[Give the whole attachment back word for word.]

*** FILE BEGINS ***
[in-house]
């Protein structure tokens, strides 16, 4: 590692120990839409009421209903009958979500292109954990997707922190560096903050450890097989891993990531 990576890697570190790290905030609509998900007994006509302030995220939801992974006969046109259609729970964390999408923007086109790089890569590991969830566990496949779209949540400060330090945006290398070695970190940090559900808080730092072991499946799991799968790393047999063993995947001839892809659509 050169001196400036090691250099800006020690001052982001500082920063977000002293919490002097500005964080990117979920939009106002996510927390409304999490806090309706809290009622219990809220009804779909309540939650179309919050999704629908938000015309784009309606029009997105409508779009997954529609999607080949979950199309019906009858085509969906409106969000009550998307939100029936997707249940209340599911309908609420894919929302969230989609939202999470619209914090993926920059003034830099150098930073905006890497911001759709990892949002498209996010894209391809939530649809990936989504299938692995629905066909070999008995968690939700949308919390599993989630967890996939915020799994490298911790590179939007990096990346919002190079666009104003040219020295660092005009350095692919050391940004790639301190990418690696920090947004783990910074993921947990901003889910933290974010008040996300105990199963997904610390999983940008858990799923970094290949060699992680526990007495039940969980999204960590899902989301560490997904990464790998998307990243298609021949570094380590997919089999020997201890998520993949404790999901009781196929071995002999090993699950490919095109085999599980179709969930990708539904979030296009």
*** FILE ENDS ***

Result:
[in-house]
């Protein structure tokens, strides 16, 4: 590692120990839409009421209903009958979500292109954990997707922190560096903050450890097989891993990531 990576890697570190790290905030609509998900007994006509302030995220939801992974006969046109259609729970964390999408923007086109790089890569590991969830566990496949779209949540400060330090945006290398070695970190940090559900808080730092072991499946799991799968790393047999063993995947001839892809659509 050169001196400036090691250099800006020690001052982001500082920063977000002293919490002097500005964080990117979920939009106002996510927390409304999490806090309706809290009622219990809220009804779909309540939650179309919050999704629908938000015309784009309606029009997105409508779009997954529609999607080949979950199309019906009858085509969906409106969000009550998307939100029936997707249940209340599911309908609420894919929302969230989609939202999470619209914090993926920059003034830099150098930073905006890497911001759709990892949002498209996010894209391809939530649809990936989504299938692995629905066909070999008995968690939700949308919390599993989630967890996939915020799994490298911790590179939007990096990346919002190079666009104003040219020295660092005009350095692919050391940004790639301190990418690696920090947004783990910074993921947990901003889910933290974010008040996300105990199963997904610390999983940008858990799923970094290949060699992680526990007495039940969980999204960590899902989301560490997904990464790998998307990243298609021949570094380590997919089999020997201890998520993949404790999901009781196929071995002999090993699950490919095109085999599980179709969930990708539904979030296009």